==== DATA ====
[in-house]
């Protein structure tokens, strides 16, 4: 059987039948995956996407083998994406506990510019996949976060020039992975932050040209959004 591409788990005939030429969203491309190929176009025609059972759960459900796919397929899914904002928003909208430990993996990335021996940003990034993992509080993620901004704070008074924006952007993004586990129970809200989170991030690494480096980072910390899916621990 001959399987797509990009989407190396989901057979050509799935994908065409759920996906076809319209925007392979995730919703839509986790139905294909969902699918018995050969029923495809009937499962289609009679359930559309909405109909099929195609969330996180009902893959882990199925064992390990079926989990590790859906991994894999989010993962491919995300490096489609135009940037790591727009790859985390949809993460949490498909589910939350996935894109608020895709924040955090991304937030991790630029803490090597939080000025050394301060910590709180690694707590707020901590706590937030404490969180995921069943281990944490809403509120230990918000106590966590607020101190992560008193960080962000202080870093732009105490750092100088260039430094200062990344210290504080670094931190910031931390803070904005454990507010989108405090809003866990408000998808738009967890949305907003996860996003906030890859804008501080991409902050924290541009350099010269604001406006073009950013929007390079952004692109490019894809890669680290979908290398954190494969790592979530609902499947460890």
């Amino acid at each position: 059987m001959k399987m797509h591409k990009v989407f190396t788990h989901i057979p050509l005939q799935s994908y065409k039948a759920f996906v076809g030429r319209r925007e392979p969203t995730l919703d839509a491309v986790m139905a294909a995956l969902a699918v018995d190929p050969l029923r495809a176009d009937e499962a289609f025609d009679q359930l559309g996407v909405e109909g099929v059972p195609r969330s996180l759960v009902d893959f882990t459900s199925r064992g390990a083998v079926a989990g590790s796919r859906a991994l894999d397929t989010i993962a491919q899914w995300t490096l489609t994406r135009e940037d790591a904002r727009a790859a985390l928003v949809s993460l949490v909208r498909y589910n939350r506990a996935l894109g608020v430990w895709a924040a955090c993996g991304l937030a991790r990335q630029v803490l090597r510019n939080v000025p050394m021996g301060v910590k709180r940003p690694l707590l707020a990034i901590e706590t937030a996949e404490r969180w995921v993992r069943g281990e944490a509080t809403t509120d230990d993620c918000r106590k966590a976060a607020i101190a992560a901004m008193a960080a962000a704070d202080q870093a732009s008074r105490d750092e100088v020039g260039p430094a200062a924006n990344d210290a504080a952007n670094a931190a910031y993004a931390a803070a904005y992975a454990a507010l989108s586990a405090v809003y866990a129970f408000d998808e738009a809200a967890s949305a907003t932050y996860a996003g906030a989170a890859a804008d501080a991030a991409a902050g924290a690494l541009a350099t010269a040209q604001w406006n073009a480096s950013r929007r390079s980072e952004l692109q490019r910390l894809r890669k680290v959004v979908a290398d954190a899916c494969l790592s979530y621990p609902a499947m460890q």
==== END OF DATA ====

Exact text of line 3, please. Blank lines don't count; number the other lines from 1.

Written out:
């Amino acid at each position: 059987m001959k399987m797509h591409k990009v989407f190396t788990h989901i057979p050509l005939q799935s994908y065409k039948a759920f996906v076809g030429r319209r925007e392979p969203t995730l919703d839509a491309v986790m139905a294909a995956l969902a699918v018995d190929p050969l029923r495809a176009d009937e499962a289609f025609d009679q359930l559309g996407v909405e109909g099929v059972p195609r969330s996180l759960v009902d893959f882990t459900s199925r064992g390990a083998v079926a989990g590790s796919r859906a991994l894999d397929t989010i993962a491919q899914w995300t490096l489609t994406r135009e940037d790591a904002r727009a790859a985390l928003v949809s993460l949490v909208r498909y589910n939350r506990a996935l894109g608020v430990w895709a924040a955090c993996g991304l937030a991790r990335q630029v803490l090597r510019n939080v000025p050394m021996g301060v910590k709180r940003p690694l707590l707020a990034i901590e706590t937030a996949e404490r969180w995921v993992r069943g281990e944490a509080t809403t509120d230990d993620c918000r106590k966590a976060a607020i101190a992560a901004m008193a960080a962000a704070d202080q870093a732009s008074r105490d750092e100088v020039g260039p430094a200062a924006n990344d210290a504080a952007n670094a931190a910031y993004a931390a803070a904005y992975a454990a507010l989108s586990a405090v809003y866990a129970f408000d998808e738009a809200a967890s949305a907003t932050y996860a996003g906030a989170a890859a804008d501080a991030a991409a902050g924290a690494l541009a350099t010269a040209q604001w406006n073009a480096s950013r929007r390079s980072e952004l692109q490019r910390l894809r890669k680290v959004v979908a290398d954190a899916c494969l790592s979530y621990p609902a499947m460890q």